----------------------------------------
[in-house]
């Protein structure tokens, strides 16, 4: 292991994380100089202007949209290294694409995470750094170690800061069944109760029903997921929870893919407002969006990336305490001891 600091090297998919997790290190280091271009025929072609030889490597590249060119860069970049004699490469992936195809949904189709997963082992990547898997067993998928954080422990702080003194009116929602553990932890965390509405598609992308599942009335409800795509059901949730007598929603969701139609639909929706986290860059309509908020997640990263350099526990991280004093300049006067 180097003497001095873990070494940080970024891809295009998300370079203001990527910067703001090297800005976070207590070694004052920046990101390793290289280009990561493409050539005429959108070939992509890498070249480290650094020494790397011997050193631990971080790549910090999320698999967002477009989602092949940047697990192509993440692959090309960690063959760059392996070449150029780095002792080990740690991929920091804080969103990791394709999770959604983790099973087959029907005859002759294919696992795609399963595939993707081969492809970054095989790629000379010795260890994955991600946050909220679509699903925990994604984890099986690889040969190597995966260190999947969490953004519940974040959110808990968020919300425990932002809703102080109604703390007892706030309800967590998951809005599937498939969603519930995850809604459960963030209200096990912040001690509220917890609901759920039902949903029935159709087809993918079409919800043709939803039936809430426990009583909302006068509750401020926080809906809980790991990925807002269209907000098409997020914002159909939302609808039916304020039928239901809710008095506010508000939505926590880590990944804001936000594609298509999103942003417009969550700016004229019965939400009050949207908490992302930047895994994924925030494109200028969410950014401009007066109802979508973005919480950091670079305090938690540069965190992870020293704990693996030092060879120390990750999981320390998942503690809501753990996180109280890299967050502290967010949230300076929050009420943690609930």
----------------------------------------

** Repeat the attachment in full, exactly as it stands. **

[in-house]
């Protein structure tokens, strides 16, 4: 292991994380100089202007949209290294694409995470750094170690800061069944109760029903997921929870893919407002969006990336305490001891 600091090297998919997790290190280091271009025929072609030889490597590249060119860069970049004699490469992936195809949904189709997963082992990547898997067993998928954080422990702080003194009116929602553990932890965390509405598609992308599942009335409800795509059901949730007598929603969701139609639909929706986290860059309509908020997640990263350099526990991280004093300049006067 180097003497001095873990070494940080970024891809295009998300370079203001990527910067703001090297800005976070207590070694004052920046990101390793290289280009990561493409050539005429959108070939992509890498070249480290650094020494790397011997050193631990971080790549910090999320698999967002477009989602092949940047697990192509993440692959090309960690063959760059392996070449150029780095002792080990740690991929920091804080969103990791394709999770959604983790099973087959029907005859002759294919696992795609399963595939993707081969492809970054095989790629000379010795260890994955991600946050909220679509699903925990994604984890099986690889040969190597995966260190999947969490953004519940974040959110808990968020919300425990932002809703102080109604703390007892706030309800967590998951809005599937498939969603519930995850809604459960963030209200096990912040001690509220917890609901759920039902949903029935159709087809993918079409919800043709939803039936809430426990009583909302006068509750401020926080809906809980790991990925807002269209907000098409997020914002159909939302609808039916304020039928239901809710008095506010508000939505926590880590990944804001936000594609298509999103942003417009969550700016004229019965939400009050949207908490992302930047895994994924925030494109200028969410950014401009007066109802979508973005919480950091670079305090938690540069965190992870020293704990693996030092060879120390990750999981320390998942503690809501753990996180109280890299967050502290967010949230300076929050009420943690609930």